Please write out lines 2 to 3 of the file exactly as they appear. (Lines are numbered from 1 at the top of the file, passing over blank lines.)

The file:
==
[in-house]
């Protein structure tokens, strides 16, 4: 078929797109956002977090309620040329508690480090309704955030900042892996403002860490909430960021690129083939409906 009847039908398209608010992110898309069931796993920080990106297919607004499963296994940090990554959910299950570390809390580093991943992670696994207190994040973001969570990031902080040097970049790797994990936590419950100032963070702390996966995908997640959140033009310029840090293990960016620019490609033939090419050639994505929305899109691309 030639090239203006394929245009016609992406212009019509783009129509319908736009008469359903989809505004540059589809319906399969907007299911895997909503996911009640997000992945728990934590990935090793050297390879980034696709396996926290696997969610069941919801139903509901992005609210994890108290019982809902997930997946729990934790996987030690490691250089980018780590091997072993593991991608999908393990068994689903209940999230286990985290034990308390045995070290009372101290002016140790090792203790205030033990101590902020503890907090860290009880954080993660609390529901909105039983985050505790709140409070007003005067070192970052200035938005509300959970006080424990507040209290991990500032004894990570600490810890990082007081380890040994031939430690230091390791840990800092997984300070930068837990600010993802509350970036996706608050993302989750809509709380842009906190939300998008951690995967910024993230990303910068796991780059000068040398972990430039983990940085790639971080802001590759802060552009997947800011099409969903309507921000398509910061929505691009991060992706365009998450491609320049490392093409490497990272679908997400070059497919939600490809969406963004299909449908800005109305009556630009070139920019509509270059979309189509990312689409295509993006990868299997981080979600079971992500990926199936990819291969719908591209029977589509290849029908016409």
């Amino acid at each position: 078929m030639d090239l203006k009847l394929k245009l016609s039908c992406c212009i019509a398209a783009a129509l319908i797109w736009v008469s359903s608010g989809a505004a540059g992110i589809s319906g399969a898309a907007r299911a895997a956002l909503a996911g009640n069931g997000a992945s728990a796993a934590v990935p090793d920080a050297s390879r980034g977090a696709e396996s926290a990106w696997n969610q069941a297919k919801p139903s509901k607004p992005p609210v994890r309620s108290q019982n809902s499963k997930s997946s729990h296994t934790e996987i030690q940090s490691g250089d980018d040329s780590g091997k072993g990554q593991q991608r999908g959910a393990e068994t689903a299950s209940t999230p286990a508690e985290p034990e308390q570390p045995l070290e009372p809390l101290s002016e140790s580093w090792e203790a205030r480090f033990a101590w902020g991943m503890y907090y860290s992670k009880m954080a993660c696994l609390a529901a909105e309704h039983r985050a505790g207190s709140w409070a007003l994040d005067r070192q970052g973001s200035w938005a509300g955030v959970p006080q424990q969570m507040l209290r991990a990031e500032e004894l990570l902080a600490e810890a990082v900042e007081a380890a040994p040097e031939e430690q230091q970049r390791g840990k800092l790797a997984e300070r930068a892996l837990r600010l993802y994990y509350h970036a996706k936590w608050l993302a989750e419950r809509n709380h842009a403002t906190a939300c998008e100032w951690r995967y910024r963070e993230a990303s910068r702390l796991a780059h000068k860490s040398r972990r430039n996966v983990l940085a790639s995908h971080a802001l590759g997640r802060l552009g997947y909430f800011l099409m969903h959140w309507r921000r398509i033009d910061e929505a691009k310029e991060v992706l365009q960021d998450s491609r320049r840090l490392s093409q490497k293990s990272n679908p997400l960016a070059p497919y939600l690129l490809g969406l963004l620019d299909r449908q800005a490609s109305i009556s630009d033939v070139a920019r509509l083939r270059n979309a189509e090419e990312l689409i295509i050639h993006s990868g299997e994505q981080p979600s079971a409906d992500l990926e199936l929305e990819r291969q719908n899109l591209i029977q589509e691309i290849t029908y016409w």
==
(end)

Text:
């Protein structure tokens, strides 16, 4: 078929797109956002977090309620040329508690480090309704955030900042892996403002860490909430960021690129083939409906 009847039908398209608010992110898309069931796993920080990106297919607004499963296994940090990554959910299950570390809390580093991943992670696994207190994040973001969570990031902080040097970049790797994990936590419950100032963070702390996966995908997640959140033009310029840090293990960016620019490609033939090419050639994505929305899109691309 030639090239203006394929245009016609992406212009019509783009129509319908736009008469359903989809505004540059589809319906399969907007299911895997909503996911009640997000992945728990934590990935090793050297390879980034696709396996926290696997969610069941919801139903509901992005609210994890108290019982809902997930997946729990934790996987030690490691250089980018780590091997072993593991991608999908393990068994689903209940999230286990985290034990308390045995070290009372101290002016140790090792203790205030033990101590902020503890907090860290009880954080993660609390529901909105039983985050505790709140409070007003005067070192970052200035938005509300959970006080424990507040209290991990500032004894990570600490810890990082007081380890040994031939430690230091390791840990800092997984300070930068837990600010993802509350970036996706608050993302989750809509709380842009906190939300998008951690995967910024993230990303910068796991780059000068040398972990430039983990940085790639971080802001590759802060552009997947800011099409969903309507921000398509910061929505691009991060992706365009998450491609320049490392093409490497990272679908997400070059497919939600490809969406963004299909449908800005109305009556630009070139920019509509270059979309189509990312689409295509993006990868299997981080979600079971992500990926199936990819291969719908591209029977589509290849029908016409």
């Amino acid at each position: 078929m030639d090239l203006k009847l394929k245009l016609s039908c992406c212009i019509a398209a783009a129509l319908i797109w736009v008469s359903s608010g989809a505004a540059g992110i589809s319906g399969a898309a907007r299911a895997a956002l909503a996911g009640n069931g997000a992945s728990a796993a934590v990935p090793d920080a050297s390879r980034g977090a696709e396996s926290a990106w696997n969610q069941a297919k919801p139903s509901k607004p992005p609210v994890r309620s108290q019982n809902s499963k997930s997946s729990h296994t934790e996987i030690q940090s490691g250089d980018d040329s780590g091997k072993g990554q593991q991608r999908g959910a393990e068994t689903a299950s209940t999230p286990a508690e985290p034990e308390q570390p045995l070290e009372p809390l101290s002016e140790s580093w090792e203790a205030r480090f033990a101590w902020g991943m503890y907090y860290s992670k009880m954080a993660c696994l609390a529901a909105e309704h039983r985050a505790g207190s709140w409070a007003l994040d005067r070192q970052g973001s200035w938005a509300g955030v959970p006080q424990q969570m507040l209290r991990a990031e500032e004894l990570l902080a600490e810890a990082v900042e007081a380890a040994p040097e031939e430690q230091q970049r390791g840990k800092l790797a997984e300070r930068a892996l837990r600010l993802y994990y509350h970036a996706k936590w608050l993302a989750e419950r809509n709380h842009a403002t906190a939300c998008e100032w951690r995967y910024r963070e993230a990303s910068r702390l796991a780059h000068k860490s040398r972990r430039n996966v983990l940085a790639s995908h971080a802001l590759g997640r802060l552009g997947y909430f800011l099409m969903h959140w309507r921000r398509i033009d910061e929505a691009k310029e991060v992706l365009q960021d998450s491609r320049r840090l490392s093409q490497k293990s990272n679908p997400l960016a070059p497919y939600l690129l490809g969406l963004l620019d299909r449908q800005a490609s109305i009556s630009d033939v070139a920019r509509l083939r270059n979309a189509e090419e990312l689409i295509i050639h993006s990868g299997e994505q981080p979600s079971a409906d992500l990926e199936l929305e990819r291969q719908n899109l591209i029977q589509e691309i290849t029908y016409w």